Picture: Ron Przysucha/ Wikimedia Commons – US Secretary of State, Antony Blinken, lefft, meets with Kenya’s President William Ruto. Right-to-health organisations in Kenya continue to oppose a set of healthcare reforms that is being pushed through legislation without consultations with the public, the writer says.
By William Omenyo
Healthcare reform in Kenya continues to cause concern for patients and right-to-health organisations as President William Ruto pursues several controversial bills. The changes, which propose the establishment of a new fund pooled from workers’ salaries, have been described as vulnerable to corruption and may escalate the ongoing cost-of-living crisis.
The reforms have also been criticised for the lack of inclusion of the people and civil society organisations in the process of their design, stepping further away from the course taken by previous administrations. In December 2017, former President Uhuru Kenyatta committed his administration to the realisation of Universal Health Coverage (UHC). The government announced it would deliver UHC primarily through a nationwide expansion of insurance through the National Health Insurance Fund (NHIF).
This represented a major departure from the pilot phase of the reform, which had eliminated out-of-pocket spending at public facilities in four pilot counties with considerable success. In the areas that participated in the pilot, people could access medical services in sub-county and county referral hospitals – locally classified as Level 4 and Level 5 healthcare institutions – for free. Emergency services, child, maternal, and mental services were free in all public health facilities.
In 2022, Ruto’s Kenya Kwanza government re-launched UHC after taking office. In that, they rushed implementation even before the bills were presented before parliament and senate, and introduced aspects to the content that were not in the previous arrangements.
The government introduced four bills in parliament to operationalise UHC without effective public involvement. These bills were the Primary Healthcare Bill, the Digital Health Bill, the Facility Improvement Bill, and the Social Health Insurance Bill. Civic organisations and the public were unhappy with this move and initiated action.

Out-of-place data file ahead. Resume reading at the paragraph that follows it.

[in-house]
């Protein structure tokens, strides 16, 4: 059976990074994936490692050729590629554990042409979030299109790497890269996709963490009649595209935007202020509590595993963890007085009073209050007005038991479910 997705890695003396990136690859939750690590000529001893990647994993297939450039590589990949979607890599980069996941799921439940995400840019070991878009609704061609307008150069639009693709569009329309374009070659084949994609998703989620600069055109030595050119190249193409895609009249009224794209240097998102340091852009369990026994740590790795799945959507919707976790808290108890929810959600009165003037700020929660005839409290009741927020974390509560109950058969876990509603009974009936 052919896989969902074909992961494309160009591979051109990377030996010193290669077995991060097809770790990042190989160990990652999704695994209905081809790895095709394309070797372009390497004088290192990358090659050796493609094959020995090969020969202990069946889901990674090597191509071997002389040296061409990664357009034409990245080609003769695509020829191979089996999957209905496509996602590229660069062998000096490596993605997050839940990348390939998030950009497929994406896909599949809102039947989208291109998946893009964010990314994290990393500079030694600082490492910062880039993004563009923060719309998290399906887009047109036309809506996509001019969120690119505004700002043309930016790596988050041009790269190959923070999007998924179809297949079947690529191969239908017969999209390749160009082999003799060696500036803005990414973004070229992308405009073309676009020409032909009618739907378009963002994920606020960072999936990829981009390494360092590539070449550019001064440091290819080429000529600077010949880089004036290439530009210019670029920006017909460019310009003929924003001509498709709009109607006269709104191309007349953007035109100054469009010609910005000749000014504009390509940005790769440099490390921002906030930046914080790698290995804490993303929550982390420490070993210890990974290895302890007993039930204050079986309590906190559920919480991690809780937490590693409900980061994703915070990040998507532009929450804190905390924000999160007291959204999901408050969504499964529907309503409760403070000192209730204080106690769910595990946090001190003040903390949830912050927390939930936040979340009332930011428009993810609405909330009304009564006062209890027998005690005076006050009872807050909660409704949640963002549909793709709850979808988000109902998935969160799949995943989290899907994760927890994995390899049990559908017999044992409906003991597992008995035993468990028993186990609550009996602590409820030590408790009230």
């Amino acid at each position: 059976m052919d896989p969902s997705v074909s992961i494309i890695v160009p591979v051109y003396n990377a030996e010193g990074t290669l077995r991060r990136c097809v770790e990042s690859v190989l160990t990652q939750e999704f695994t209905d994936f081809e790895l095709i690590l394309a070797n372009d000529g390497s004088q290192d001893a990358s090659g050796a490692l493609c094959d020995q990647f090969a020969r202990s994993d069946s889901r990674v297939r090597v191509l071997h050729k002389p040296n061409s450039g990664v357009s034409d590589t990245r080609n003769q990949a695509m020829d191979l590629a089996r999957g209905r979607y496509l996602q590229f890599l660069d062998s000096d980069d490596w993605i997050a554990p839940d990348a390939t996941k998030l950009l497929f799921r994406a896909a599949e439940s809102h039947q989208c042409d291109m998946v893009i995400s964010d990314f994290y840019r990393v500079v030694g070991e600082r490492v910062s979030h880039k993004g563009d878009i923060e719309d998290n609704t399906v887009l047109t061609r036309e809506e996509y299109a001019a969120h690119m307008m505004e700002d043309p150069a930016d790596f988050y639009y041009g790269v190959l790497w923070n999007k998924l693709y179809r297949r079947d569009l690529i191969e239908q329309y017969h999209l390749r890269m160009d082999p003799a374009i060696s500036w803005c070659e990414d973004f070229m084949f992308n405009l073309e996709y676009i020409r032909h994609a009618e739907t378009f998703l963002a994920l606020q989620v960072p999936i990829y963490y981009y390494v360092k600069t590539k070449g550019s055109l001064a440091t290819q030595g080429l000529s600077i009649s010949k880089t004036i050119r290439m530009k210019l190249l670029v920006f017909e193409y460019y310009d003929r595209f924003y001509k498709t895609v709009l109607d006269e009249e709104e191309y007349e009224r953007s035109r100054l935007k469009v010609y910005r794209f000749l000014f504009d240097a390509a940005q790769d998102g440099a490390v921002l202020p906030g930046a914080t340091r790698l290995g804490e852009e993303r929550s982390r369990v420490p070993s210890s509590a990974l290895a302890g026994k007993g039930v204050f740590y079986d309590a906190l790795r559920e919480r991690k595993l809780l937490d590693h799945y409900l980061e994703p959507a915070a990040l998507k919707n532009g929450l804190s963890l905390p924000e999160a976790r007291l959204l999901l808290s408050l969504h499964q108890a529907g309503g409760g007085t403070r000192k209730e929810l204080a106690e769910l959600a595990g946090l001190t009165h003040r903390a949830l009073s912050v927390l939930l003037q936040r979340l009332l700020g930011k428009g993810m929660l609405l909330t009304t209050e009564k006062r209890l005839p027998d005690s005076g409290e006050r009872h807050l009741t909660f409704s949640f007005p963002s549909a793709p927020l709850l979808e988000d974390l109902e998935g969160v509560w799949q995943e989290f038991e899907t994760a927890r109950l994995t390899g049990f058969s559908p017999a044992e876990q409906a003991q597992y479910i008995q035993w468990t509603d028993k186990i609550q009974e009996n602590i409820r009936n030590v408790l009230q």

A network consisting of the People’s Health Movement (PHM) Kenya, Amnesty International, the Kenya Medical Practitioners, Pharmacists and Dentists Union (KMPDU), the International Commission of Jurists (ICJ), the Health NGOs Network (HENNET), and the National Taxpayers Association (NTA), among other organisations, assembled quickly to find a way forward.
The organisations analysed the proposed bills, and drafted and presented a memorandum to the parliament and to the senate. Their observations were conspicuously ignored in the final draft bills. For example, the Facility Improvement Bill introduced the concept of an expenditure committee.
This body is tasked with receiving, interrogating, and approving plans and budgets from county and sub-county hospitals, health centres, and dispensaries. Yet, the bill lacks clarity and specificity on the composition, powers, and procedures of forming the committee. This leaves room for ambiguity and misinterpretation.
The same coalition of organisations requested clarifications on the composition, qualification, and procedure of forming the expenditure committee, yet they received no answer. The bills were then rushed through parliament and the senate, passed into law, and accepted by the president within a record time of one month.
Civil society came together once again and decided to seek redress from the courts through a lawyer. A petition was presented in court challenging public participation threshold on the three acts: Primary Health Act, Digital Health Act, and Social Health Insurance Act. The team managed to get a conservatory order, restraining the government from implementing and enforcing the Acts.
Civil society is now holding its breath as a verdict of the High Court is expected on February 7, 2024. Based on a previous ruling on the Building Bridges Initiative, a programme which was defeated in court due to the fact that it was initiated by the president instead of the public, the organisations remain hopeful that there might still be a way to put a brake on the reform pack and gear it towards meaningful public involvement. Achieving UHC, let alone universal healthcare, in Kenya remains a work in progress.
William Omenyo is an activist in the People’s Health Movement (PHM) Kenya.
People’s Health Dispatch is a fortnightly bulletin published by the People’s Health Movement and Peoples Dispatch.